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“Expedited review” has become a vague and inconsistent device for fixing mistakes

Mike Florio and Chris Simms examine key moments where the calls didn’t go the 49ers’ way, including the DeVonta Smith catch, and question if changes could be coming in the offseason.

As the NFL inches toward embracing a full-blown sky judge/booth umpire procedure for supplementing on-field officiating, it’s using a hybrid system that many don’t understand -- and that the league doesn’t apply as consistently as it should.

The current procedure has its roots in the real-time communication technology that the league established nearly a decade ago to allow the league office to commandeer the replay-review process. Once the pipeline that feeds instantaneous video and audio to 345 Park Avenue was established, the league realized it could be used for other things.

It started with basic administrative matters, such as putting the ball in the right spot or fixing mistakes with the clock or the down. At times, many wondered whether the league office was using it to fix other things, technically in violation of the rules -- but as a practical matter aimed at getting calls right.

Some, like me, still believe to this day that it should have been used in the 2018 NFC Championship to direct the officials at the Superdome to drop a flag for pass interference on the Rams, rules regarding its usage be damned.

In recent years, the categories have expanded. Now, it’s generally called “expedited review.” But there doesn’t seem to be a clear understanding regarding when it can be used, how it can be used, and whether it is being used properly.

Here’s the relevant portion of the rulebook: “The Replay Official and designated members of the Officiating
department may consult with on-field officials, or conduct a replay review, or advise the game officials on specific, objective aspects of a play when clear and obvious video evidence is present, and/or to address game administration issues, including, but not limited to: (a) penalty enforcement; (b) the proper down; (c) spot of a foul; (d) the game clock; (e) possession; (f) completed or intercepted pass; (g) touching of a loose ball, boundary line, goal line, or end line; (h) location of the football or a player in relation to a boundary line, the line of scrimmage, the line to gain, or the goal line; or (i) down by contact (when a player is not ruled down by contact on the field). Nothing in this Article precludes a Head Coach or Replay Official from initiating a challenge or review otherwise allowed under Rule 15, Section 1.”

The first part of the rule is significant, for two reasons. First, it’s very broad. There can be consultation with the officials OR a replay review OR advice provided regarding specific, objective aspects of a play.

Second, the rule says that the replay official and designated members of the officiating department “may” consult, etc. Not “shall,” but “may.” That’s an important distinction. “Shall” is mandatory; “may” is permissive.

They can do it. But they don’t have to do it.

It seems as if there’s no consistent procedure for using expedited review to affirmatively spot and fix all errors. Instead, it seems more like something they do if someone happens to notice.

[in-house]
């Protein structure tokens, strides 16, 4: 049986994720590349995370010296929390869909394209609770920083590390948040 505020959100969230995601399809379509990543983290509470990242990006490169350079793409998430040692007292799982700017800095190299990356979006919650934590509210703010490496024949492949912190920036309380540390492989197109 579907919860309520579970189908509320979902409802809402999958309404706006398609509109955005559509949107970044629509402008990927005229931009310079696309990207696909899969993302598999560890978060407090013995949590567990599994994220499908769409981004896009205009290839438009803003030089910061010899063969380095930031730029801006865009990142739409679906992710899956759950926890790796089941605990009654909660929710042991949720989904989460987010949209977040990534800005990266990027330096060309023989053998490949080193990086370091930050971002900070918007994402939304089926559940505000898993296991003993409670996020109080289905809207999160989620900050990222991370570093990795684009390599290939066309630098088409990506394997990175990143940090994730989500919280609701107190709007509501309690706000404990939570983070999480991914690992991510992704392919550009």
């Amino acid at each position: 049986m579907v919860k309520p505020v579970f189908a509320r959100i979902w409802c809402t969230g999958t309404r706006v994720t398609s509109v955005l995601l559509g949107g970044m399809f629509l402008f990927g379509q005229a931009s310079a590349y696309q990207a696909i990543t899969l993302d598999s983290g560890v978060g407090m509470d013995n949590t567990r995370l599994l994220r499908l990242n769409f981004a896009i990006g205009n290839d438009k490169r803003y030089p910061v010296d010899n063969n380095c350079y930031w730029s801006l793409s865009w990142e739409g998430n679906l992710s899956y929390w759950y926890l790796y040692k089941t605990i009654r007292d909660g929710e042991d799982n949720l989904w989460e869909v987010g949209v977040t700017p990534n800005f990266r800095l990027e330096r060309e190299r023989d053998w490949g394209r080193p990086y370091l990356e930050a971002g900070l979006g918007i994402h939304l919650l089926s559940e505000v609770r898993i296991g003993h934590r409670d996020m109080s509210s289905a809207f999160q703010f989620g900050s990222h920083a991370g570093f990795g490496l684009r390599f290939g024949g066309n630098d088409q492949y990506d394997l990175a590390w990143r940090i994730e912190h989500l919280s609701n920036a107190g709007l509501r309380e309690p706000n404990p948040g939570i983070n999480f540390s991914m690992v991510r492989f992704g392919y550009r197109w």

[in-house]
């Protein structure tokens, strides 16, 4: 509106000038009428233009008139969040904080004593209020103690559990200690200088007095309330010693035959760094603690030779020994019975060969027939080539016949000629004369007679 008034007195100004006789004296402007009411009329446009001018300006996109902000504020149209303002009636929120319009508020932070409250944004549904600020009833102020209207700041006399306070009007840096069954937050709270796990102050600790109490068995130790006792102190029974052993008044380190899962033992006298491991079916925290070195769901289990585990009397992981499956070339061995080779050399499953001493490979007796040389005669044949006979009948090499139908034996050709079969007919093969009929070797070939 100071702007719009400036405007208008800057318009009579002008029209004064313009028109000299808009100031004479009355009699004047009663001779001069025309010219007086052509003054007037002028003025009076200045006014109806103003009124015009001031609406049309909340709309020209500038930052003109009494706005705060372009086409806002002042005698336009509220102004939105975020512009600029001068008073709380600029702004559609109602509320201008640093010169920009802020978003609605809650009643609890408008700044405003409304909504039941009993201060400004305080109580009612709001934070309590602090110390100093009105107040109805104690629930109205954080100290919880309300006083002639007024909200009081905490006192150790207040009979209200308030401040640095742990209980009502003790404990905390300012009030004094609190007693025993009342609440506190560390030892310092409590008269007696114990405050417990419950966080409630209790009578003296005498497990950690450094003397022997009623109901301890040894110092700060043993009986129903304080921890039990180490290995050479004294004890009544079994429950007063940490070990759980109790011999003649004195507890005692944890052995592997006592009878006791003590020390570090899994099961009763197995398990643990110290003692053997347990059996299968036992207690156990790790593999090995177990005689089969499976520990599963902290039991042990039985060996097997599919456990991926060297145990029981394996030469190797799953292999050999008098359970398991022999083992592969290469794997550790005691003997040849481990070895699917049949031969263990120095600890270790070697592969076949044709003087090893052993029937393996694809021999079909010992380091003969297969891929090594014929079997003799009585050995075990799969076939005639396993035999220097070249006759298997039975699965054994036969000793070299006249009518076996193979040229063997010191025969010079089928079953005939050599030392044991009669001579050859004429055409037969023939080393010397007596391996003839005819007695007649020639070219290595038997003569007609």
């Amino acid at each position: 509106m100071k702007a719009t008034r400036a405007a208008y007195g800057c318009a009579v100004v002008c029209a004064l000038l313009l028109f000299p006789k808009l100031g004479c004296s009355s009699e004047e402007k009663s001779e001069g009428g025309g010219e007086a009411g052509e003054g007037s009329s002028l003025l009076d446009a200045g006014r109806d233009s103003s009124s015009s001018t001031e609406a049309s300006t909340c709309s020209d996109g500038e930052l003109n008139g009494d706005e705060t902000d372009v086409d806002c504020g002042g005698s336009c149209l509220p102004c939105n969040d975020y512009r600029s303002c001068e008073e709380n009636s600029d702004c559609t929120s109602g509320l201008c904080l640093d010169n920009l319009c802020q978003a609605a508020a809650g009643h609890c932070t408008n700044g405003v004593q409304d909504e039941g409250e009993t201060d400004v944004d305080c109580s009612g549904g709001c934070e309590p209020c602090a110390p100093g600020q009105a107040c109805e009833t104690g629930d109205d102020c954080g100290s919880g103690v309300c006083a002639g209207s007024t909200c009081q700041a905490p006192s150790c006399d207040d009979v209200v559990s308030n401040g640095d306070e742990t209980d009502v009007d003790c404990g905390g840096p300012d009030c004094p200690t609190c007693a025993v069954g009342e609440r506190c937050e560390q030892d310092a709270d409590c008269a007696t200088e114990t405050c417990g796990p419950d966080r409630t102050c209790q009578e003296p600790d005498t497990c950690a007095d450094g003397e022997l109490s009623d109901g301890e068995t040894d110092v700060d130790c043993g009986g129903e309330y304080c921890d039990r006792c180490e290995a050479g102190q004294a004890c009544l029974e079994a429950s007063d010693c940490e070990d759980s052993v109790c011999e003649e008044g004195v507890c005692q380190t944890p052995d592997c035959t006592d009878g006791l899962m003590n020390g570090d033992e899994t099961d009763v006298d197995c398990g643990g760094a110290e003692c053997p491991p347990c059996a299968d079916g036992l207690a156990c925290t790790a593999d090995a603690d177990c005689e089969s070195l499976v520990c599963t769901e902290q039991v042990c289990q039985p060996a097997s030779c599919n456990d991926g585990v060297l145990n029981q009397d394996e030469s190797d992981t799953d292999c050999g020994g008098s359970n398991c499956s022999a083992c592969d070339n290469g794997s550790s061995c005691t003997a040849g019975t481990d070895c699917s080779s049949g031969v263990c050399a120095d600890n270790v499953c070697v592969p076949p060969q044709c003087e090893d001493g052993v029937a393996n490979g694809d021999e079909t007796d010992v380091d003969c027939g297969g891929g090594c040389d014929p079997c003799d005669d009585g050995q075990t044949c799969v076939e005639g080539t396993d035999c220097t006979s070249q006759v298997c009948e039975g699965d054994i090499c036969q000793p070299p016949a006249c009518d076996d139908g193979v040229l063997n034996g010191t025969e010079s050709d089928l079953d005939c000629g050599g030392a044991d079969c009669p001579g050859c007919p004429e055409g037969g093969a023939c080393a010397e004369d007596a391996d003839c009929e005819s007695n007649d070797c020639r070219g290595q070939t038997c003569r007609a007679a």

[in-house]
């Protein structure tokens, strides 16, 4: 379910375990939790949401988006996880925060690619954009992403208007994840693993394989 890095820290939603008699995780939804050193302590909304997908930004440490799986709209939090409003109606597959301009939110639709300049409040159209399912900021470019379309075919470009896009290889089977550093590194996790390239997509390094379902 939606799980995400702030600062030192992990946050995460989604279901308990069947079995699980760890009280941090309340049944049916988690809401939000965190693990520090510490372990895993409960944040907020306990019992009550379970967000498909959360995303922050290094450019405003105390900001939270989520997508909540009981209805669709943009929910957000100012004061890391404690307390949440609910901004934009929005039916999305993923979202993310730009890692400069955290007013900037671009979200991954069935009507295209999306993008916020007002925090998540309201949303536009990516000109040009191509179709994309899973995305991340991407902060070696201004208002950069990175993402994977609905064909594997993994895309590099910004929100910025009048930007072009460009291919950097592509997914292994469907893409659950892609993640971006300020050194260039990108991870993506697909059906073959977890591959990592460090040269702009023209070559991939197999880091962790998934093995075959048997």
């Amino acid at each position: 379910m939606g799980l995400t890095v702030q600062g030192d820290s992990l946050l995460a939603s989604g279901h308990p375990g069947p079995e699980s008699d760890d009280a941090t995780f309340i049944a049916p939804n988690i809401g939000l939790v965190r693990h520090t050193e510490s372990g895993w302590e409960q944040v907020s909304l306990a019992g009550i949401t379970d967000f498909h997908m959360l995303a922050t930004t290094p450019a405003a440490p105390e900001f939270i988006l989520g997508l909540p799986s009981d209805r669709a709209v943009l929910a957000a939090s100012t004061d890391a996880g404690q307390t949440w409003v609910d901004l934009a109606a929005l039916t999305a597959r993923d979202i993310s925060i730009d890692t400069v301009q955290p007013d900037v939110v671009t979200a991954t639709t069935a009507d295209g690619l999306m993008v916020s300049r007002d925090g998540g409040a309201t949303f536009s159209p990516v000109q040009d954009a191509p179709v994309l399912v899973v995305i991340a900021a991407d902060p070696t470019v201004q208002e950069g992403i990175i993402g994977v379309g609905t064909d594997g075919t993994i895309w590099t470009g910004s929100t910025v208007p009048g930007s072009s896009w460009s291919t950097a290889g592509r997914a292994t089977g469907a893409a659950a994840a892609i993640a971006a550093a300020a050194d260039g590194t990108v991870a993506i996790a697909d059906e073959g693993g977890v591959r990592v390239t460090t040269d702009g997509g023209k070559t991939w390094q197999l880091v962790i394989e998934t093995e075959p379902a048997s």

Yesterday’s games provided multiple examples of “expedited review” in action, or not. In 49ers-Eagles, the league office (which has immediate access to all camera angles from the game site) did not notice that Philadelphia receiver Devonta Smith had lost possession of a key fourth-down reception before the Eagles rushed to the line and started the next play.

In Bengals-Chiefs, expedited review spotted that the shin of Chiefs quarterback Patrick Mahomes was down before he threw a pass. This allowed the Bengals to not use a challenge, which coach Zac Taylor was prepared to do.

Also in Bengals-Chiefs, expedited review was not used to give the Chiefs a first down when receiver Marquez Valdes-Scantling reached the ball forward on third down, beyond the line to gain. Chiefs coach Andy Reid was forced to use his last challenge in order to fix something that expedited review could have fixed.

Could have, not should have. Because the rule says “may” not “shall.”

This is something the league needs to rectify in March. There shouldn’t be inconsistency as to how it’s used. There shouldn’t be discretion as to when it will be used. And the league should work directly with the broadcast networks to help media and viewers better understand when and how expedited review does and doesn’t work.

Currently, “expedited review” is an amorphous device for the league office to wave a wand and fix some things, but not others. It should be far more clear, far more understandable, and far more consistently applied to all situations, for both teams.

The legalization and relentless promotion of gambling causes folks to embrace like never before the notion that games are rigged, even if they aren’t. Expedited review can fuel these conspiracy theories, because no one seems to really understand how it is and isn’t used.

More importantly, a vague and inconsistent process creates an opening for the unscrupulous to try to push an outcome one way or the other. Even if the league has never had a Tim Donaghy on the payroll, it should always be concerned about the possibility. And it should always be looking for ways to diminish the influence that one person can have over the outcome of a game.